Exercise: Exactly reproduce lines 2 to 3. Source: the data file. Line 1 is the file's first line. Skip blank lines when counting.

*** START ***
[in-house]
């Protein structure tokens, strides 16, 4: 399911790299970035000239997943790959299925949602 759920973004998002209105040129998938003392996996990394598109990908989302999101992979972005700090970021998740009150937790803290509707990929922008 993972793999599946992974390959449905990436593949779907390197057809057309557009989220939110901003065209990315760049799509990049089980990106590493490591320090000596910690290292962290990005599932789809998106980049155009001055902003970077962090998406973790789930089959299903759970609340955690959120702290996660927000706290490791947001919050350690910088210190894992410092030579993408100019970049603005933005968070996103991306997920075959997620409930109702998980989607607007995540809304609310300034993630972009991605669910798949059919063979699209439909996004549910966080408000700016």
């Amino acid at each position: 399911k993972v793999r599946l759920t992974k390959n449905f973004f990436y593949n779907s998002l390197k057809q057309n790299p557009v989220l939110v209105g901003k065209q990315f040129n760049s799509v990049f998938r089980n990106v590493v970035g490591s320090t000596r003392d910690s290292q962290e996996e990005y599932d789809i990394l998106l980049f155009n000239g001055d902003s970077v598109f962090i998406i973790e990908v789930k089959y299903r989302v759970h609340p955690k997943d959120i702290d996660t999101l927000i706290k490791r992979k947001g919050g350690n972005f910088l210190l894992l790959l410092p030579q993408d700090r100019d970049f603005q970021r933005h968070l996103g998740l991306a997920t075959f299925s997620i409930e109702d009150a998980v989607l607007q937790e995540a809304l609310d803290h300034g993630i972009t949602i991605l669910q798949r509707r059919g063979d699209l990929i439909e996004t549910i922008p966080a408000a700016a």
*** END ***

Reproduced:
């Protein structure tokens, strides 16, 4: 399911790299970035000239997943790959299925949602 759920973004998002209105040129998938003392996996990394598109990908989302999101992979972005700090970021998740009150937790803290509707990929922008 993972793999599946992974390959449905990436593949779907390197057809057309557009989220939110901003065209990315760049799509990049089980990106590493490591320090000596910690290292962290990005599932789809998106980049155009001055902003970077962090998406973790789930089959299903759970609340955690959120702290996660927000706290490791947001919050350690910088210190894992410092030579993408100019970049603005933005968070996103991306997920075959997620409930109702998980989607607007995540809304609310300034993630972009991605669910798949059919063979699209439909996004549910966080408000700016």
């Amino acid at each position: 399911k993972v793999r599946l759920t992974k390959n449905f973004f990436y593949n779907s998002l390197k057809q057309n790299p557009v989220l939110v209105g901003k065209q990315f040129n760049s799509v990049f998938r089980n990106v590493v970035g490591s320090t000596r003392d910690s290292q962290e996996e990005y599932d789809i990394l998106l980049f155009n000239g001055d902003s970077v598109f962090i998406i973790e990908v789930k089959y299903r989302v759970h609340p955690k997943d959120i702290d996660t999101l927000i706290k490791r992979k947001g919050g350690n972005f910088l210190l894992l790959l410092p030579q993408d700090r100019d970049f603005q970021r933005h968070l996103g998740l991306a997920t075959f299925s997620i409930e109702d009150a998980v989607l607007q937790e995540a809304l609310d803290h300034g993630i972009t949602i991605l669910q798949r509707r059919g063979d699209l990929i439909e996004t549910i922008p966080a408000a700016a």